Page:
14.5 hours of running, 50th place out of 66 finishers.
Well, this was an interesting time. I ran this race with my friend Quim, which was a last minute decision that ended up paying off in ways that I did not anticipate (despite death-marching the last 10 miles). I also lost my fancy camera, which was a bummer...but whatever, man, fuck it.
I want to remember a couple of things, so I may just start jotting things down before I forget them...
I met Ellie Greenwood before the race (although I didn't realize it, I just saw a Canadian flag on her pack and felt like chatting in English). I see that she has a pretty thorough race report up already, if you want a better idea of the course than what I am about to provide. I will say, though, that the route is incredibly fun and features some beautiful running (and hiking).
Overall, the course features two climbs at the beginning, a long descent and then a concerted climb from about mile 23 to 30. That said, there is essentially no flat running at any point in this race and about 12,500 ft of gain (with the same amount in loss).
Quim had been training hard in the cerros of Talca for at least as long as I have and, coming from a life of focused futbol training, is in better shape than I am. His previous long-run experience has been a marathon in the Canaries and a 100K in Andorra. Both were mountain slogs that he did with friends and with a pretty relaxed approached, as in the 100k took them 27 hours or so. This race he wanted to "run" more. As in, try to push the pace and achieve the best possible time for the course. Fair enough.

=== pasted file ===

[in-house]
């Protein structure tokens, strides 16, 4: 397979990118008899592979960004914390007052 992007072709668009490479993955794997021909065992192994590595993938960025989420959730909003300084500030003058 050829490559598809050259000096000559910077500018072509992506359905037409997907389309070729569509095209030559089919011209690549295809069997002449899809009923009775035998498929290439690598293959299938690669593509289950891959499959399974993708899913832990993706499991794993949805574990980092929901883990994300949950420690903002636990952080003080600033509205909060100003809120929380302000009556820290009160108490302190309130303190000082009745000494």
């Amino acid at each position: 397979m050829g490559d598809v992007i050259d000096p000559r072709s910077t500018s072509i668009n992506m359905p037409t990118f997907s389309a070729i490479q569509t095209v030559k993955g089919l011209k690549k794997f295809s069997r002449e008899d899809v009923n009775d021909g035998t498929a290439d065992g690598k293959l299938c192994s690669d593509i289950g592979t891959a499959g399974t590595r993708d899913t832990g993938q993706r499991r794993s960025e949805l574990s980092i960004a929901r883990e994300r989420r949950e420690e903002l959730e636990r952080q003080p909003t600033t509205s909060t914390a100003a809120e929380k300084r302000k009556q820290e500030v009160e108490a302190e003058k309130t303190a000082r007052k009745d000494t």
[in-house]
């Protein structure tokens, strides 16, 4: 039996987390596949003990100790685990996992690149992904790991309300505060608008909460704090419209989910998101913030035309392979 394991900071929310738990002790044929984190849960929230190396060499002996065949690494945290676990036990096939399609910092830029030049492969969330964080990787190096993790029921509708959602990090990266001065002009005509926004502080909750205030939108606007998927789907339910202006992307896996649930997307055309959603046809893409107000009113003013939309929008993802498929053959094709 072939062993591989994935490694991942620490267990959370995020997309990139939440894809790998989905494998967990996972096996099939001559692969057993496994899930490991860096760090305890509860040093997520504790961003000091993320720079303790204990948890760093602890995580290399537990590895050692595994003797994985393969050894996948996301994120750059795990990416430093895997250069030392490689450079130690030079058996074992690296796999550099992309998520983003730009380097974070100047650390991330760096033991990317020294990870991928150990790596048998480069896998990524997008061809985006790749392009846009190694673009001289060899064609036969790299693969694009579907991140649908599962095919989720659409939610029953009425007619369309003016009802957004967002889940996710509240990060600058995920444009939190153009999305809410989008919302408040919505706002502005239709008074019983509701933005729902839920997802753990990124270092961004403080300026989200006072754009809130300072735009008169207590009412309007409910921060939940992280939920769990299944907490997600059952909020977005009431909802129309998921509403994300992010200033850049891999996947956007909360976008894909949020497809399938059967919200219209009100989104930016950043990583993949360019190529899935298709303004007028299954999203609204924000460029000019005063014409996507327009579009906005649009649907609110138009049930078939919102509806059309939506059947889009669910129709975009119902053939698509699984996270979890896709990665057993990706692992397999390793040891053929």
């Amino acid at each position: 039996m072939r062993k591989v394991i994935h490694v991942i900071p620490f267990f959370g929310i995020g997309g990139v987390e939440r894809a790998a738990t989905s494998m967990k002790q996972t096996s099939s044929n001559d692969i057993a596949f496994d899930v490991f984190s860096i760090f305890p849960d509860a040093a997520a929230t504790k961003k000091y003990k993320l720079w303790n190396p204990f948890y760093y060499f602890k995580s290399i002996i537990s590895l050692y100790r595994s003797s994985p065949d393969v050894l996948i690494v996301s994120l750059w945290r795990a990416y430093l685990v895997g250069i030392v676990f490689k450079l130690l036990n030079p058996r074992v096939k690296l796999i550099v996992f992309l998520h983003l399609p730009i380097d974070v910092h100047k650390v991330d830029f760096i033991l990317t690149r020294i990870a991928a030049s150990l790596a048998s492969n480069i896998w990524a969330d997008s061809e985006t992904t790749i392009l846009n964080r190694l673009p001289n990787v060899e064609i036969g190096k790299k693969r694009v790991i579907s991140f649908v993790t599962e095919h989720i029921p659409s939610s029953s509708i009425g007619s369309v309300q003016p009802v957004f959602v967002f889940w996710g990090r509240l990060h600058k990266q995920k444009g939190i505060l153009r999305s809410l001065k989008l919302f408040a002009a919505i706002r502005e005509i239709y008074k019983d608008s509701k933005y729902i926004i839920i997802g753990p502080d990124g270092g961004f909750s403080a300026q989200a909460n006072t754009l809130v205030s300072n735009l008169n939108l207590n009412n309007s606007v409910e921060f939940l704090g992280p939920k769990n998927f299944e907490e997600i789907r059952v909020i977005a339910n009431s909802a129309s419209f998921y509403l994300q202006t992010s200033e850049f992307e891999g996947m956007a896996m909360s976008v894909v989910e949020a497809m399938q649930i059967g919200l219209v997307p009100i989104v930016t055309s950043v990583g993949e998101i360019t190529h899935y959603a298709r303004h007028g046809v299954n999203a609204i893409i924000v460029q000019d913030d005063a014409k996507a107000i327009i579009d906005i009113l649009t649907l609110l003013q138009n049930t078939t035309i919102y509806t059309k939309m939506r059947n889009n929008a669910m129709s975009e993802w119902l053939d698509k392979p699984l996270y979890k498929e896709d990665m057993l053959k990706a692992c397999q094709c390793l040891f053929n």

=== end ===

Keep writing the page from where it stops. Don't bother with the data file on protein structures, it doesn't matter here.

The race started at 4:00am, which had been changed a few weeks earlier from the originally scheduled time of 2:00am. Excellent.
We jigged around in the dark slowly (too slowly, considering the horrible blare of Bon Jovi at the start), heading towards the first climb. After a bit of hiking, we hit the summit and got a great view of Santiago lit up at night. Like a poorly chosen piece of barroom ass, cities are only beautiful at night...
Luckily, by the time the sun came up we were facing away from the city center and towards the looming range of the Andes. We were both feeling pretty excellent, laughing and running the flats and downhills hard. The sun was up, it was dry, not too hot and there was not a cloud in the sky. Gorgeous. After a cup of hot soup, we started the longest decent of the day and I had the single most enjoyable stretch of running I have ever had. There was no trail at this point to speak of, just course markings tied to the branches of trees and the occasional lonely course marshal to point the way.
The climbing began around 23 miles or so and sucked pretty hard. It just kept coming, with very little opportunity to stretch out and run very much. We reached the half-way point at almost exactly 6 hours, which was fine with me. Here, I think, is where Quim started digging himself into a hole. He pushed the uphill pace hiking, which I think was fine, but then he also would break into a little jog every time the terrain flattened out, even if this was just a few feet. Honestly, I think he would have been better off just holding steady with either hiking or running, as those little bursts of running are just needlessly tiring. The day was wearing on, getting warmer and I noticed that he always had a little water left in his single bottle each time we came to an aid station. I, however, was guzzling water like a champ as I was already pretty familiar with how little I sweat in such a dry climate. Quim also didn't eat very much. He felt like the gels caused him to have a sugar crash and, as such, only ate nuts and fruit at the stops. I had been taking in at least 300 calories/hour for the first 3-5 hours and then switched to just gatorade as the day wore on. I should have said something earlier, in hindsight, but who the hell am I to tell him what to do? Dude comes from Girona, has hiked and run in the Pyrenees and is generally fitter than I am...anyway...